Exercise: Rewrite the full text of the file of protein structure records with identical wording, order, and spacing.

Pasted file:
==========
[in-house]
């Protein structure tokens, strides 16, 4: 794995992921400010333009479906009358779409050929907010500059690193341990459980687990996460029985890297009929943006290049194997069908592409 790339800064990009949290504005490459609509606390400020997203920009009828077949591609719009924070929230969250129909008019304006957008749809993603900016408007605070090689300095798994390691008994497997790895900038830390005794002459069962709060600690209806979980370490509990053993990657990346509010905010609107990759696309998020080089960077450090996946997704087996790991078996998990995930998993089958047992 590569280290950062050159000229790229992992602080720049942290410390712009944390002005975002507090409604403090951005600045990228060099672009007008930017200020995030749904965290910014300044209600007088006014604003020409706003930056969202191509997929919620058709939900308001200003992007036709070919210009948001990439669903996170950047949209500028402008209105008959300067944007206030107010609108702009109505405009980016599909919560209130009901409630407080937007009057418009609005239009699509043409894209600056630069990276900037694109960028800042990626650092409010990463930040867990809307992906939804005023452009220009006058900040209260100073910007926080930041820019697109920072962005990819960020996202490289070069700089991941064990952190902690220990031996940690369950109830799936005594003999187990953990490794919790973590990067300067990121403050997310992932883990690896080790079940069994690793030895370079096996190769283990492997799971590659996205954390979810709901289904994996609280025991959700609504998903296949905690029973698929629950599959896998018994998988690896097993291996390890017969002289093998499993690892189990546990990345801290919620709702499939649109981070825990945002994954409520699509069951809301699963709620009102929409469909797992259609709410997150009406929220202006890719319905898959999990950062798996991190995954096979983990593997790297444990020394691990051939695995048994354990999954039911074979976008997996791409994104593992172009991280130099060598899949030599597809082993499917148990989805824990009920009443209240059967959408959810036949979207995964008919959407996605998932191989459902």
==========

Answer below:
[in-house]
């Protein structure tokens, strides 16, 4: 794995992921400010333009479906009358779409050929907010500059690193341990459980687990996460029985890297009929943006290049194997069908592409 790339800064990009949290504005490459609509606390400020997203920009009828077949591609719009924070929230969250129909008019304006957008749809993603900016408007605070090689300095798994390691008994497997790895900038830390005794002459069962709060600690209806979980370490509990053993990657990346509010905010609107990759696309998020080089960077450090996946997704087996790991078996998990995930998993089958047992 590569280290950062050159000229790229992992602080720049942290410390712009944390002005975002507090409604403090951005600045990228060099672009007008930017200020995030749904965290910014300044209600007088006014604003020409706003930056969202191509997929919620058709939900308001200003992007036709070919210009948001990439669903996170950047949209500028402008209105008959300067944007206030107010609108702009109505405009980016599909919560209130009901409630407080937007009057418009609005239009699509043409894209600056630069990276900037694109960028800042990626650092409010990463930040867990809307992906939804005023452009220009006058900040209260100073910007926080930041820019697109920072962005990819960020996202490289070069700089991941064990952190902690220990031996940690369950109830799936005594003999187990953990490794919790973590990067300067990121403050997310992932883990690896080790079940069994690793030895370079096996190769283990492997799971590659996205954390979810709901289904994996609280025991959700609504998903296949905690029973698929629950599959896998018994998988690896097993291996390890017969002289093998499993690892189990546990990345801290919620709702499939649109981070825990945002994954409520699509069951809301699963709620009102929409469909797992259609709410997150009406929220202006890719319905898959999990950062798996991190995954096979983990593997790297444990020394691990051939695995048994354990999954039911074979976008997996791409994104593992172009991280130099060598899949030599597809082993499917148990989805824990009920009443209240059967959408959810036949979207995964008919959407996605998932191989459902």